Skilled left-handed pitchers have some of the best job security in baseball, as the demand for southpaws always outweighs the supply. As long as they keep getting outs, lefties can build long careers that can span many teams and a variety of roles. A perfect example is Scott Eyre, who rode the stereotypical existence of a lefty to a productive 13 year major league career.
Eyre played collegiately for the College of Southern Idaho before being drafted by the Texas Rangers in the 9th round of the 1991 MLB Draft. He came up through the minors as an effective starter, but never pitched for the Rangers. Prior to the start of the 1994 season he was traded to the Chicago White Sox and continued to impress before finally making his major league debut in 1997. He was never able to fully establish himself in the starting rotation and by the second half of 1998 he was pitching exclusively out of the bullpen, where he spent the remainder of his career.
In addition to the White Sox, Eyre also pitched for the Blue Jays, Giants (where he had his greatest success), Cubs, and Phillies. In his 13 year career he pitched in the playoffs five times, including three World Series- with the Giants in 2002, and the Phillies in 2008-2009. He appeared in a total of 617 regular season games, going 28-30 with a 4.23 ERA and 4 saves. More information on his career statistics is available at http://www.baseball-reference.com/players/e/eyresc01.shtml.
Last month, with a little help from my Twitter friend and fellow southpaw Scott Sauerbeck, I was able to contact Eyre and have him answer some questions about his baseball career.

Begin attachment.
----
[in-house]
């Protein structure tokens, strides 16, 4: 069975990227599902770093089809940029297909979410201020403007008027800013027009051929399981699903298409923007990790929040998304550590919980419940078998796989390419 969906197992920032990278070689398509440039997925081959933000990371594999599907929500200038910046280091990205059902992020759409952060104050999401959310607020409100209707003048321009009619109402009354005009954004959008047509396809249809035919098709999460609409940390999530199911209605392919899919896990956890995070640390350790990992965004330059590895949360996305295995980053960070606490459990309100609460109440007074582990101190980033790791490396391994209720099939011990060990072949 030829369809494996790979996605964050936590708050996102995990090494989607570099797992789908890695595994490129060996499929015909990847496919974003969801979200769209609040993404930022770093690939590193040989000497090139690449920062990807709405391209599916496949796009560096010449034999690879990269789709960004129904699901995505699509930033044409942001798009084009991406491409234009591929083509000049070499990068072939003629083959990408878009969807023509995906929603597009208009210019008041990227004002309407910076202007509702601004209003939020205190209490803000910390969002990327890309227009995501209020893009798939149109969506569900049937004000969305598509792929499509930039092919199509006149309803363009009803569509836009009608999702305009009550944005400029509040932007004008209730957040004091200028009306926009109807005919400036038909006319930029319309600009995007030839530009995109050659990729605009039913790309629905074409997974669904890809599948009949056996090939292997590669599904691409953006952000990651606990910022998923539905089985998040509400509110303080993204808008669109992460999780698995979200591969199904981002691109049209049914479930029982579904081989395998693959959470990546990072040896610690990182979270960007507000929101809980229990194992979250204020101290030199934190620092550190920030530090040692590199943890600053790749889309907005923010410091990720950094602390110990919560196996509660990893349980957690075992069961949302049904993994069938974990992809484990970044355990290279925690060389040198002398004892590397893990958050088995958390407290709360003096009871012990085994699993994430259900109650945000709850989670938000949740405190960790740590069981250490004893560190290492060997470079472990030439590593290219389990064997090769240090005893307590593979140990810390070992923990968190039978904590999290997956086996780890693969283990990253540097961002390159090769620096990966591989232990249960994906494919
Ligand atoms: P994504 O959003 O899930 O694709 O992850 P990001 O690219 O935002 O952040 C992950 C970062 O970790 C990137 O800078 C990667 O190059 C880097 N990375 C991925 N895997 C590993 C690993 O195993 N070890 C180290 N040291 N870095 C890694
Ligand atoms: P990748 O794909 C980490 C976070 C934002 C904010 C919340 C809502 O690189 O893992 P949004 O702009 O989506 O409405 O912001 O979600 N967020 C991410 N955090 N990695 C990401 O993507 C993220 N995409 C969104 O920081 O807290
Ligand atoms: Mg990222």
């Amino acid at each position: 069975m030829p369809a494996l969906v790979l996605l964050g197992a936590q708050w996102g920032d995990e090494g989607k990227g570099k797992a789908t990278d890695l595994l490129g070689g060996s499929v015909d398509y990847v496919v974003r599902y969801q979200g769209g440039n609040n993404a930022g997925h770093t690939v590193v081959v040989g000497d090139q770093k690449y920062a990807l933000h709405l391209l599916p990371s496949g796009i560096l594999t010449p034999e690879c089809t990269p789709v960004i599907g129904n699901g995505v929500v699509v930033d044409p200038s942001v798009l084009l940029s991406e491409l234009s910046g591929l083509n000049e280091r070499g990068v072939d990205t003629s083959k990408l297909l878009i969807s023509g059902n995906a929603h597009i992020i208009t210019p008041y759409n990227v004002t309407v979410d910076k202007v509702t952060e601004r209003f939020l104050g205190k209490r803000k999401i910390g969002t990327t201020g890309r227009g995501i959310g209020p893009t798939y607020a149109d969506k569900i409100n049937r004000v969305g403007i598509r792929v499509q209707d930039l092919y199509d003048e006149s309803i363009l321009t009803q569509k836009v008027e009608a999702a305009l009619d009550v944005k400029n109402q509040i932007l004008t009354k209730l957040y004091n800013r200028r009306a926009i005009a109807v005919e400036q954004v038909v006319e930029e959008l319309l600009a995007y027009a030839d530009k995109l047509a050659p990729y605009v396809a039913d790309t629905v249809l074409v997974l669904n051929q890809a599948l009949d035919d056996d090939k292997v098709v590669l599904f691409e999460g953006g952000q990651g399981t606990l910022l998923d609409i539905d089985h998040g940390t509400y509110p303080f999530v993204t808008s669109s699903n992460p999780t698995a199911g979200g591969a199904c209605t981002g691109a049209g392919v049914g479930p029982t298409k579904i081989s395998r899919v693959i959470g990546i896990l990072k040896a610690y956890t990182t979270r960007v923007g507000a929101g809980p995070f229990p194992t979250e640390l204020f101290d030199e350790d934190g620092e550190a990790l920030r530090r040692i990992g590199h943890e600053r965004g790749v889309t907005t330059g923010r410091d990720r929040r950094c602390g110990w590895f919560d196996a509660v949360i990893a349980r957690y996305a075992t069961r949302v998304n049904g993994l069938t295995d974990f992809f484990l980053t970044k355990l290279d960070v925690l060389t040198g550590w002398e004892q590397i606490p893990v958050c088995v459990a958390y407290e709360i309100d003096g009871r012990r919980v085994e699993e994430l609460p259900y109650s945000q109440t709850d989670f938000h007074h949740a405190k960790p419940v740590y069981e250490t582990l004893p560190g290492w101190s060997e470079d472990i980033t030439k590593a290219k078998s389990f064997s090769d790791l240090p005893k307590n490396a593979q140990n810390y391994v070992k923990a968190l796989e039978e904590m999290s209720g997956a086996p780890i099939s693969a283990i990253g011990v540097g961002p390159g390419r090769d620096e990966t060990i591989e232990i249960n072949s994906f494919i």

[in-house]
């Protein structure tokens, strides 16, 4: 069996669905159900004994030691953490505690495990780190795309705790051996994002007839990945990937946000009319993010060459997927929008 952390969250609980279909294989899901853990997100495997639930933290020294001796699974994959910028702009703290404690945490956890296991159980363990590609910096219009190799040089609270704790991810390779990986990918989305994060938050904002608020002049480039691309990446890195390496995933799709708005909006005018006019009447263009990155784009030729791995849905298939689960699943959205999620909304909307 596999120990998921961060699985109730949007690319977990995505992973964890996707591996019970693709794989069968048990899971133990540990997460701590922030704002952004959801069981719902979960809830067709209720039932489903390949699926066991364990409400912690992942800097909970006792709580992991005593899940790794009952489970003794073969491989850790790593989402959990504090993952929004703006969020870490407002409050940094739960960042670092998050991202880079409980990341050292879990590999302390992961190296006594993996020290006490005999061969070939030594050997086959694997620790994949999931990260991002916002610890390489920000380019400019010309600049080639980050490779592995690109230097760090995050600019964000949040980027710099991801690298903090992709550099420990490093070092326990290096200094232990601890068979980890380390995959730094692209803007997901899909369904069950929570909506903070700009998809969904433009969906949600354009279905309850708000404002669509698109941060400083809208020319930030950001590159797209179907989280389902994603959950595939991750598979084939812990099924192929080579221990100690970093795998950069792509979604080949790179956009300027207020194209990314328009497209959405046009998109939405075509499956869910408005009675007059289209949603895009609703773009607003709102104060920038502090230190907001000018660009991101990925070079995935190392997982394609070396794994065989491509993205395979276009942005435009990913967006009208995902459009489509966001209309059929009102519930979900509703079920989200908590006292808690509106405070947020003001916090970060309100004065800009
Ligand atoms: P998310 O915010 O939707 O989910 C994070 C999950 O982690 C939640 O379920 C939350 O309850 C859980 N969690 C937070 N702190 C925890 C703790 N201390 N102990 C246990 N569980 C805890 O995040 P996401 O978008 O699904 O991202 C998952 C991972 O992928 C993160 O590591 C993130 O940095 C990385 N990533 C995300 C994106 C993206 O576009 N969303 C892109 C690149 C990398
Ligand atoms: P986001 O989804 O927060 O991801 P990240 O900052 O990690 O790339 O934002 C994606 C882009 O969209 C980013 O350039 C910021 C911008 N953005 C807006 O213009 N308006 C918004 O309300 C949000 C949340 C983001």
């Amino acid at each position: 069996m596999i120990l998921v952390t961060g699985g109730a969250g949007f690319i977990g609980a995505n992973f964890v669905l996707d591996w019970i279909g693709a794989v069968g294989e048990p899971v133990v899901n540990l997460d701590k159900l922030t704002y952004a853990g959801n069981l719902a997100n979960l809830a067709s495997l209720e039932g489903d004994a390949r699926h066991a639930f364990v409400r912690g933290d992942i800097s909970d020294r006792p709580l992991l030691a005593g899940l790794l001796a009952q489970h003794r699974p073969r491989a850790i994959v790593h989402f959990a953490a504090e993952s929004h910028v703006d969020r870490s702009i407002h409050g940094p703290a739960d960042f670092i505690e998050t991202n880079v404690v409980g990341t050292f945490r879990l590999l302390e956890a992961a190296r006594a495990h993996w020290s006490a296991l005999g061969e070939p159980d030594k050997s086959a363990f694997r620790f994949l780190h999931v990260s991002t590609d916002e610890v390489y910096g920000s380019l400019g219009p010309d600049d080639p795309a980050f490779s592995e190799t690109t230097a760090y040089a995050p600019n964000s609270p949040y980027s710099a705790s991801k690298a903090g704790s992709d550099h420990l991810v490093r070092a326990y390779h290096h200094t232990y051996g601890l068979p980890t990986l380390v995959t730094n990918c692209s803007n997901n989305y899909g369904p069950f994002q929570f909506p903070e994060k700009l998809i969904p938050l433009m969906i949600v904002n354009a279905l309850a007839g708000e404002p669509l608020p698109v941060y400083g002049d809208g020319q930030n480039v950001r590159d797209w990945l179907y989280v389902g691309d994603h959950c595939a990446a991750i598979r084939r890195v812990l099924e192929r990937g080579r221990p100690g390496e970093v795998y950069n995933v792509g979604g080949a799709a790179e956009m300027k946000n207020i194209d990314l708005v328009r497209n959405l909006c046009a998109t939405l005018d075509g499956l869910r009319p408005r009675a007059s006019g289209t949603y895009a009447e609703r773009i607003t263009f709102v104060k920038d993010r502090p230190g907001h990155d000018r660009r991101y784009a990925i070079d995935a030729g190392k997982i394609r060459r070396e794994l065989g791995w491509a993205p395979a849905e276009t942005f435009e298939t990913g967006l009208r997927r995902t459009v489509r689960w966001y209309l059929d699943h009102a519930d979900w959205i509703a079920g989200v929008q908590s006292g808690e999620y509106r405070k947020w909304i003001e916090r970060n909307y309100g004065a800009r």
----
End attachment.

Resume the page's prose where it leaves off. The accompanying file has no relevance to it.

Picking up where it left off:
Scott Eyre Interview
Who were your favorite team and player growing up, and why?: Favorite team was Dodgers and player was Orel Hershiser.
What was your draft experience like, and how did you first know the Rangers were interested in drafting you?: The draft was not something I was paying attention to. I didn't know anybody was interested in me and never thought I was going to go in the 9th round!
At any point during your minor league career, did you ever get discouraged or doubt you would eventually make the major leagues?: I think every player wonders if he can make it to the bigs, but I doubted it very much after I had Tommy John surgery in 1994.
How difficult was it for you to accept changing roles from starter to reliever?: Not very difficult. I struggled with consistency as a starter, and when I got to the pen my "stuff" seemed to get better and I was more confident.
What was your favorite moment from your playing career?: The day before my son was born I got a spot start against the A's and I threw 5 no-hit innings and got the win in a combined shutout with the pen
Who was the toughest hitter you ever faced and who did you feel pretty good about seeing coming to the plate?: Toughest was always [Todd] Helton, but I loved seeing Shawn Green come to the plate!
How difficult was it to deal with the pressure of playing in a World Series?: I was told by Robb Nen before my first playoff game in Atlanta (I was with the Giants in 02') that ‘pressure is what you put on yourself, so relax and have fun kid.’
Who was your favorite teammate?: Tough question but I would have to say [Chad] Durbin. We still talk often and stay in touch.
Who was your most influential/favorite coach or manager?: Dave Righetti without a doubt. He changed my career and thought process to pitching.
If you could do anything differently about your playing career, what would that be?: I enjoyed myself but I wish I would have worked harder. I look back now and wish I would have been more like [Scott] Sauerbeck! (He worked his ass off in the off season.)
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